The hermeneutical tools inherent in ray and qiyas also enabled the rijal to depart significantly from the pronouncements of the imams. This resulted in a clash of authority between the imams and their disciples. If left unchecked, ray would threaten the authority of the imams since the rijal would no longer be bound to their pronouncements. A topos in Shi‘i biographical literature is the laudatory remarks concerning disciples who had memorized and preserved the hadiths of the imams. As mentioned earlier, al-Sadiq is reported to have praised ‘Abd Allah b. Ya‘fur and Humran b. A‘yan since they had followed the footsteps of the associates of his father.48 In contrast, those who resorted to ra’y and qiyas were unequivocally condemned as having deviated from the imams.

The differences that have been reported between the rijal and the imams substantiate the view that the disciples were actively engaged in religious discourses. Paradoxically, the very function that the rijal performed on behalf of the imams appears to have engendered differences between the imams and their associates due mainly to the rijal’s recourse to their own understanding and interpretation of the imams’ teachings. In propounding their disparate views, the rijal had, at times, encroached on the authority of the imams.

In response, the imams occasionally found it essential to refute statements that were contrary to their teachings since they could not possibly condone any aberration from their theological and juridical positions. This was done so as to create a strict and more structured method of hadith transmission and to discourage the disciples from

resorting to ray and qiyas. It was possibly the cleavage that qiyas and ray were causing

within the Shi‘i ranks that several anti-ray and qiyas traditions were recorded in the Shi‘i works. It is ray, al-Sadiq says, that leads people to perdition.49 Even if they reached the right conclusion based on ray, al-Sadiq states in another tradition, they will not be rewarded for it. If they erred, they will be punished.50 The only safe path was to stick to the traditions of the imams.

Traditions that prohibit the Shi‘is from using qiyas and ray indicate the refractoriness that independent thinking was causing among the Shi‘is. By the vehement attacks against ray, Shi‘i literature acknowledges its important role in eighth century Shi‘ism, it’s challenge to the authority of the imam, and the need to nullify its potency.51 It was possibly due to the awkward position the imams found themselves in that al-Ahwal was instructed by al-Sadiq not to indulge in any further debates.52

Reports such as these clearly challenge the authority of the rijal. The response was to come from the biographical texts that not only constructed the authority of the rijal but reconstituted it to preserve and present an idealized image of the disciples.

Idealization and authority construction in the biographical texts

Biographies not only inform us about the past, they often idealize it by promoting and even exaggerating accounts of a person’s achievements through the deployment of various hermeneutical stratagems. Biographical texts are good examples of a major dynamic operative in biographical writing: the moulding of a person’s character to a preconceived model.53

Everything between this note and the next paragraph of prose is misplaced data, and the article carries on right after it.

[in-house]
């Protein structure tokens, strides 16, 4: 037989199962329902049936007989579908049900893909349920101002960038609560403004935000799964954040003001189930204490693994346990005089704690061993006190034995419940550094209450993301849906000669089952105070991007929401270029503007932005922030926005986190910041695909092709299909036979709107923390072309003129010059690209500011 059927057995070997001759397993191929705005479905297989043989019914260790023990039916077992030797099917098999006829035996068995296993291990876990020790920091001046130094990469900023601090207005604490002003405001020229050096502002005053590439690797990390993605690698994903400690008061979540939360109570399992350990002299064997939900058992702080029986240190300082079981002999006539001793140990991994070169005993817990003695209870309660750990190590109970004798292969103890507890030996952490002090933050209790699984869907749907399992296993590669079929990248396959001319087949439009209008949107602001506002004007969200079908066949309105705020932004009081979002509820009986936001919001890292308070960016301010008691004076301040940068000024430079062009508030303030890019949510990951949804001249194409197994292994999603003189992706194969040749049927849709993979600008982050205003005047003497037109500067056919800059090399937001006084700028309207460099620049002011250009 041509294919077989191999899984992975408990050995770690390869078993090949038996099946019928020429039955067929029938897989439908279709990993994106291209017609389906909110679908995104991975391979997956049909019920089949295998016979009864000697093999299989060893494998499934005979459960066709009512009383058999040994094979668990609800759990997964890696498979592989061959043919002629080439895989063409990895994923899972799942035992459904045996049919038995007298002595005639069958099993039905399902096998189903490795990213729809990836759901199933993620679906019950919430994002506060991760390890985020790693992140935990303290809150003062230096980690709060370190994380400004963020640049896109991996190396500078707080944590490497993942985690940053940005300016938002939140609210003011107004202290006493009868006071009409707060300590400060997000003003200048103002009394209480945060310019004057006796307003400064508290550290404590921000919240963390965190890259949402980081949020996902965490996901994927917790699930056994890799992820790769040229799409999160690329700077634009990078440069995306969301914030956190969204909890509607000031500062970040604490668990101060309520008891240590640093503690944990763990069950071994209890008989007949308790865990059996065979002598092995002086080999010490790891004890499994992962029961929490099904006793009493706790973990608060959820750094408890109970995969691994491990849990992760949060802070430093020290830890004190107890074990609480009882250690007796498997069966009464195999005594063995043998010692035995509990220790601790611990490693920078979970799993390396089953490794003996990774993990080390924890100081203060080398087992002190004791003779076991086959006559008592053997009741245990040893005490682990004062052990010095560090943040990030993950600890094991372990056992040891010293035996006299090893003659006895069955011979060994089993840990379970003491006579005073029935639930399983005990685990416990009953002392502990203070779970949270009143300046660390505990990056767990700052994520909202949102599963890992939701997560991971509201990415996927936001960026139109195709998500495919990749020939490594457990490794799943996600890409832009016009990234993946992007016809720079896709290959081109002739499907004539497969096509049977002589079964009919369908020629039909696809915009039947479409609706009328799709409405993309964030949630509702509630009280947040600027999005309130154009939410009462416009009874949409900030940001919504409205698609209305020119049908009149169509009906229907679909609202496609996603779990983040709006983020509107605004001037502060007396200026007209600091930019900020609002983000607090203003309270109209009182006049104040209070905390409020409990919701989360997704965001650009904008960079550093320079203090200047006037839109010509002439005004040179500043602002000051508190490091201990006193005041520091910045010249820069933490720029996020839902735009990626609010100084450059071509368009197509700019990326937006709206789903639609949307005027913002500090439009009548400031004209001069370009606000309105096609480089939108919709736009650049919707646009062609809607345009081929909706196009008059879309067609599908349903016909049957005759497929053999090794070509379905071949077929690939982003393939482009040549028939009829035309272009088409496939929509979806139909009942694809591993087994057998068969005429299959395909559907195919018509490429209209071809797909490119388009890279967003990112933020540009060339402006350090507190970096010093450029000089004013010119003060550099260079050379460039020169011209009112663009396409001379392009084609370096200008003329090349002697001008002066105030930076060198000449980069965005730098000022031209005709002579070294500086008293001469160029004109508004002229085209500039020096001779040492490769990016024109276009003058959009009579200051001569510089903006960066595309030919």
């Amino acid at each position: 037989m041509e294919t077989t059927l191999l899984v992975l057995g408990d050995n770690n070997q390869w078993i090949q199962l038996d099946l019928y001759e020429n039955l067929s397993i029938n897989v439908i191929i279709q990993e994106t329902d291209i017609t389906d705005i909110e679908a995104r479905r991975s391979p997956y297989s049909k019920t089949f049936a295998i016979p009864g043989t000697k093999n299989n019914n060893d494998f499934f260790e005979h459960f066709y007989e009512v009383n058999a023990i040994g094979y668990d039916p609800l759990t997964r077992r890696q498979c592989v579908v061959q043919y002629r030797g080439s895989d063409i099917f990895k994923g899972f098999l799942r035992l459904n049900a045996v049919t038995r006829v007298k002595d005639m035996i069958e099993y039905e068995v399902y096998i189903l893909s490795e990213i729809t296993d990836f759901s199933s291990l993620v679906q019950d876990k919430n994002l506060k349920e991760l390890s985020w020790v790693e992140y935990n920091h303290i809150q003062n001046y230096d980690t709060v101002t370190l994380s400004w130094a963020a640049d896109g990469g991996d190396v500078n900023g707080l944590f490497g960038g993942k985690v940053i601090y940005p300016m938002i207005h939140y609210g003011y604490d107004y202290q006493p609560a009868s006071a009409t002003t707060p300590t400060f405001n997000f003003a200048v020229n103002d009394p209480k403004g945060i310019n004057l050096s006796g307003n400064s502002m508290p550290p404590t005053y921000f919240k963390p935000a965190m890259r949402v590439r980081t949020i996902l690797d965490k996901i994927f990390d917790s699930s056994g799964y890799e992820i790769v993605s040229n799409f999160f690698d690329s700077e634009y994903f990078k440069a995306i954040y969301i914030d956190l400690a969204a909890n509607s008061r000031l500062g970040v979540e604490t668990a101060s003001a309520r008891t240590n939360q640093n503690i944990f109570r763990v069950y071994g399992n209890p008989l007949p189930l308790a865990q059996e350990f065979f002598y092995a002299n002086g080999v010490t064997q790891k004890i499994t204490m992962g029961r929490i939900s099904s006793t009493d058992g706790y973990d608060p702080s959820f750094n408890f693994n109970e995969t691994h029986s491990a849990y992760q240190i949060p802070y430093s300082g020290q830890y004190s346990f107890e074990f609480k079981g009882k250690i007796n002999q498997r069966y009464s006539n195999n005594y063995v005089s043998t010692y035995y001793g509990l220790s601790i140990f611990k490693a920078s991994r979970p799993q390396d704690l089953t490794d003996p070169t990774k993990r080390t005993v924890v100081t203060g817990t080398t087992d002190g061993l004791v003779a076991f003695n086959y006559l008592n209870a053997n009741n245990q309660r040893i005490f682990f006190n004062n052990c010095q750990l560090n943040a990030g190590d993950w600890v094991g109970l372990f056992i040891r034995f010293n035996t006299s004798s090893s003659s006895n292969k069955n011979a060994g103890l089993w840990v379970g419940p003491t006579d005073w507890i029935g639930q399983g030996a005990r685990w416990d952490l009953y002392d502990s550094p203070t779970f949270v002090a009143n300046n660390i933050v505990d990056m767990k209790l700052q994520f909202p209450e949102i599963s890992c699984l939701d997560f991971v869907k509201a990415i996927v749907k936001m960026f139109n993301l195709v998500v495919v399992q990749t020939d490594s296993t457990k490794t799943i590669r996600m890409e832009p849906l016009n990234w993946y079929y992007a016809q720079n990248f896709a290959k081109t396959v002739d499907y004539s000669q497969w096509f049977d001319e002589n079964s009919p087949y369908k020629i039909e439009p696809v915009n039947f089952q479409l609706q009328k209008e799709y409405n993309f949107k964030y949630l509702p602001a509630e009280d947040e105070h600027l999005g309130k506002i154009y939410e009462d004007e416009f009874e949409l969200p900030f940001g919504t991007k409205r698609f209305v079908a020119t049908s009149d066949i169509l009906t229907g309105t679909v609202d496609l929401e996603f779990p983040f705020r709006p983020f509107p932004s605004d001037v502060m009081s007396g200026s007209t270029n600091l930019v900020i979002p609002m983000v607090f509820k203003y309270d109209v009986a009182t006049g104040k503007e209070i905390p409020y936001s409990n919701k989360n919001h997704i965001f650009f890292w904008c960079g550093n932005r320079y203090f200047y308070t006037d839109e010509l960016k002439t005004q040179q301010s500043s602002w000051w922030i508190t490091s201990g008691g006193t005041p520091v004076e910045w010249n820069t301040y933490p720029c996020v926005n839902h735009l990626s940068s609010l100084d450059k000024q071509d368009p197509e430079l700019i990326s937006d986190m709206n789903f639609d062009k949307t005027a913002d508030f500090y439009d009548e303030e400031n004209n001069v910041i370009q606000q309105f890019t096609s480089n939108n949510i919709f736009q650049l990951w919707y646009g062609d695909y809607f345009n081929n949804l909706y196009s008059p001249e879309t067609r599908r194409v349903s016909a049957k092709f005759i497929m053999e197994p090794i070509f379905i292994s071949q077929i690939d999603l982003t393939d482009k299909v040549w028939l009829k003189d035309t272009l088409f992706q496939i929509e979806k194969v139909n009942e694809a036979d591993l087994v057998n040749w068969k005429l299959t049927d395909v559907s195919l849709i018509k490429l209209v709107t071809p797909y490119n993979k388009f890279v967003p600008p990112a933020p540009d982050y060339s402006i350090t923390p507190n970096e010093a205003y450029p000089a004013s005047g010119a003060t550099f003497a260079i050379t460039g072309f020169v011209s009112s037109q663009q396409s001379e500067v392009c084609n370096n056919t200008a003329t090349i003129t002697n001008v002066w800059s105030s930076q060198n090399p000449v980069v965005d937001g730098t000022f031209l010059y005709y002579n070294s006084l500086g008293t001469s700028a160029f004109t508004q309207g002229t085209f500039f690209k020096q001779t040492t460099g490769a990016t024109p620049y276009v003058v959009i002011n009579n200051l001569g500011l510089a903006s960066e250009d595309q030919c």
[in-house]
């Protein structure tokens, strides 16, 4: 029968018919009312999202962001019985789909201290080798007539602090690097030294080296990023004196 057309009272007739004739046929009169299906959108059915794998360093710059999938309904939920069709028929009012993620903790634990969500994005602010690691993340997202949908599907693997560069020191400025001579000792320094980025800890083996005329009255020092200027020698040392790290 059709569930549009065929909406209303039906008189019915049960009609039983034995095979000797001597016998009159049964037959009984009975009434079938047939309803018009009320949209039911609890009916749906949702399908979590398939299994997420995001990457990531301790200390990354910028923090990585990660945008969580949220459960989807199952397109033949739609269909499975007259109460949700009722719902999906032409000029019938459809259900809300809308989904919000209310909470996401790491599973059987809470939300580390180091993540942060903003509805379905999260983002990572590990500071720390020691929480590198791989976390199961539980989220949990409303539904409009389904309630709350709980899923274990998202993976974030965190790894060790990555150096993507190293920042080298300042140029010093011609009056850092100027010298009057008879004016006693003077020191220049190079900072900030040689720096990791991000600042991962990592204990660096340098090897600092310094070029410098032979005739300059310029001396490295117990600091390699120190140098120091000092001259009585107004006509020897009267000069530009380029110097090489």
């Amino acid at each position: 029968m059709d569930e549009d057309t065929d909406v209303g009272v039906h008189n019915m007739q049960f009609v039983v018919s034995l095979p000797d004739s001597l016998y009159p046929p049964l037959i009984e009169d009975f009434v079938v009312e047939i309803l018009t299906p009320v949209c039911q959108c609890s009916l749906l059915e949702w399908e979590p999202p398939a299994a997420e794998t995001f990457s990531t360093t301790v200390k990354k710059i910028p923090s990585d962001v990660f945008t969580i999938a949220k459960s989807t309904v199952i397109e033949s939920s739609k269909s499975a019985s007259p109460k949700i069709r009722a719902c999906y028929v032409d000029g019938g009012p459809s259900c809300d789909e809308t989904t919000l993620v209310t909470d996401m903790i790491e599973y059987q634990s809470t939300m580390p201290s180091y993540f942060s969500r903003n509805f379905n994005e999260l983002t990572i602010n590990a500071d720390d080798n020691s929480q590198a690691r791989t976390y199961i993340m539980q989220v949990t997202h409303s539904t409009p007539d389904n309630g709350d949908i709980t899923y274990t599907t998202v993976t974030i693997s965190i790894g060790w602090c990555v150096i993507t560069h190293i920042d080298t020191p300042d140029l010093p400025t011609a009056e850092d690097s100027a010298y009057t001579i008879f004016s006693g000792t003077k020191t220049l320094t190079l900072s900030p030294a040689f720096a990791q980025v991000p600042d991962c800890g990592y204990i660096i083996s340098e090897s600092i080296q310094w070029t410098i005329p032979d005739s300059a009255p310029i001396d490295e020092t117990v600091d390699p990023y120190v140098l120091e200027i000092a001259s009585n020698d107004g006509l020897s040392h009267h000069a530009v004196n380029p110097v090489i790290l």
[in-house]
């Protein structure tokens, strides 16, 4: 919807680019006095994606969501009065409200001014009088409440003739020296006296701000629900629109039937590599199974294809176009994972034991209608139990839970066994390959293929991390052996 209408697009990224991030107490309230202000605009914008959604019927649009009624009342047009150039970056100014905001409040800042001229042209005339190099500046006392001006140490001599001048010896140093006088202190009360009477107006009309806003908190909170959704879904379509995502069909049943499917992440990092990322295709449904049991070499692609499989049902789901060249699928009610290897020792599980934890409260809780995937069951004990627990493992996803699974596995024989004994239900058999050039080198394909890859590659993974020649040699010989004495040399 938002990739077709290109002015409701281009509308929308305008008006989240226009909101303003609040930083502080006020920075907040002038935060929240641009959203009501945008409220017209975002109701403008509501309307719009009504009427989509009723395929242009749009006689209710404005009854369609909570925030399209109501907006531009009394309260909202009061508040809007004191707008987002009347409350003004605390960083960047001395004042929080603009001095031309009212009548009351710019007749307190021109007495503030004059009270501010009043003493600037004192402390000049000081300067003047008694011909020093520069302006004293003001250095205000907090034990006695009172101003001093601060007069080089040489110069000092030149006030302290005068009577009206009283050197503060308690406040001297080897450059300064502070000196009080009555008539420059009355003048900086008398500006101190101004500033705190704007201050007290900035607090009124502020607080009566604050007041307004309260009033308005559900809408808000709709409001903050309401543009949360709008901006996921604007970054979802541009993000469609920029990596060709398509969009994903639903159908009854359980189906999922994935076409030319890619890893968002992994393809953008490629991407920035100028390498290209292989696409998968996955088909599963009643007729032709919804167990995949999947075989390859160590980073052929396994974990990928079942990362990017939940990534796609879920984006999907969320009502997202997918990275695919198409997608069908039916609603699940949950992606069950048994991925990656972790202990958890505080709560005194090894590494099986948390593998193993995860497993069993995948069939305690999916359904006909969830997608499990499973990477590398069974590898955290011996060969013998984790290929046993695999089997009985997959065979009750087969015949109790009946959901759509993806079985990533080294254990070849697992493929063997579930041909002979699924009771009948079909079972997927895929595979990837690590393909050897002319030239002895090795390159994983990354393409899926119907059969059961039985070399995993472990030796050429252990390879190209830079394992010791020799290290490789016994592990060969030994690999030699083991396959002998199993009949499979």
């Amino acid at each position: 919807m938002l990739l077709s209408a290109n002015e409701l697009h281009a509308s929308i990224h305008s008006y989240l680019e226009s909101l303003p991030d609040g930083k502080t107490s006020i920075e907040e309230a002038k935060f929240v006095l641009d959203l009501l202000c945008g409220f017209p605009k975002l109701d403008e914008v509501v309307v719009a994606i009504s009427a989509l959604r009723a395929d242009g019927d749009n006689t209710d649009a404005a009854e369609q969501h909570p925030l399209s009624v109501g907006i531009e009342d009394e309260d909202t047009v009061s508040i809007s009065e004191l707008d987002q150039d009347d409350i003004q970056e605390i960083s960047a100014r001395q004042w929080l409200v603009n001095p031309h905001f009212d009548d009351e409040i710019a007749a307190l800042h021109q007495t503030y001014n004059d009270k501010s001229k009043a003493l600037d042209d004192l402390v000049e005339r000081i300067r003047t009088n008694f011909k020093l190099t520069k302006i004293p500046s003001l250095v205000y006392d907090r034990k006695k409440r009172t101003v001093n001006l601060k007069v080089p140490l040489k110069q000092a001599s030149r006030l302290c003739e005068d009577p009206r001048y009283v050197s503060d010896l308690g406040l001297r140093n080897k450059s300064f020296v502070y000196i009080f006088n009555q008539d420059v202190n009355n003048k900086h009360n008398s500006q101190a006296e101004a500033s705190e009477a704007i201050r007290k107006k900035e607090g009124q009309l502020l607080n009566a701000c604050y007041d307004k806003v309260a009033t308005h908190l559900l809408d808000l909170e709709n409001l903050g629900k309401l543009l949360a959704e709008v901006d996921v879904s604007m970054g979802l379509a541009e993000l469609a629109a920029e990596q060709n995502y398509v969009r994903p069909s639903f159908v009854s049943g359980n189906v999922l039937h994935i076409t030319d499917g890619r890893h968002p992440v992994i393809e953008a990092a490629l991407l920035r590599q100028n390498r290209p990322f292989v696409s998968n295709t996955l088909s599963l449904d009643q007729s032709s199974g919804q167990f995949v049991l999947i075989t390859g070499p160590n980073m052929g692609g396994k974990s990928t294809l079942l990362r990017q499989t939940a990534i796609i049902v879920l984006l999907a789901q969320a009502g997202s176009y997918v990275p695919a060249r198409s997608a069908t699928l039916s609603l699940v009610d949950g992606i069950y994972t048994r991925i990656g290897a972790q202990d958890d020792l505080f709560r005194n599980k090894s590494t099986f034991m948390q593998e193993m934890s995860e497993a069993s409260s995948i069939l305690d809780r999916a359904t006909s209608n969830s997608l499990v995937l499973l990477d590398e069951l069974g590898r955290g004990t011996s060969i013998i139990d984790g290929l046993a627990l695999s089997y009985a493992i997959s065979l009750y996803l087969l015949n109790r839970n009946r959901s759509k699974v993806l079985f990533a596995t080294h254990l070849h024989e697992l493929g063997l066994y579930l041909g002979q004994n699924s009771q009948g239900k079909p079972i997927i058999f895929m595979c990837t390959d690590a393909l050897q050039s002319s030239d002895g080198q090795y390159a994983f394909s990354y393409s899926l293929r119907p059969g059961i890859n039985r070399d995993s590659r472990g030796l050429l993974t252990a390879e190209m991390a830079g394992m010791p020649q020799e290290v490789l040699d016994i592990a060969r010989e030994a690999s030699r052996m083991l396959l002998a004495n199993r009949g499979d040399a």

A salient trait of the Shi‘i rijal literature is the rehabilitation and refutation of all charges that would discredit the disciples in the eyes of the Shi‘is. In later Shi‘i biographical literature, much effort is exerted to maintain the integrity and emphasize the loyalty of the rijal. Idealization thus became an important component in the process of authority construction. It must be remembered that disciples like Zurara, Muhammad b. Muslim, Hisham b. al-Hakam and al-Ahwal have been regarded as pillars from which many Shi‘i theological and legal traditions derive support. Reports discrediting the disciples could endanger the various teachings and legal opinions of the imams that they transmitted. Therefore, any report that might tarnish their image as the ideal disciples of the imams has been regarded as unreliable or as deliberately uttered by the imams so as to safeguard the lives of these eminent personages.

The reason for the idealization of the rijal is obvious - they report the traditions upon which the Shi‘i jurisprudential edifice rests. Moreover, they represented the imams in their absence or when they were exiled. Thus no statement from the disciples could be accepted if it could not be accommodated within the framework of the imams’ legal or theological pronouncements.

In Shi‘i biographical history, the texts of Tusi, Najashi and Kashshi constructed hermeneutical parameters, limiting, thereby, the later development of other biographical texts. The cumulative efforts by the biographers in selecting, preserving and evaluating the disciples meant that they created a normative and ‘standardized’ reading of the lives of the rijal, a construction that was impossible for later scholars to ignore. Thus when one discusses the reliability of the disciples of the imams one is invoking the criteria and authority constructed by the interpretive culture of these earlier biographers. Eventually,

biographic literature generated an embellished portrait of the group of disciples under the

dominant and charismatic figure of the imams.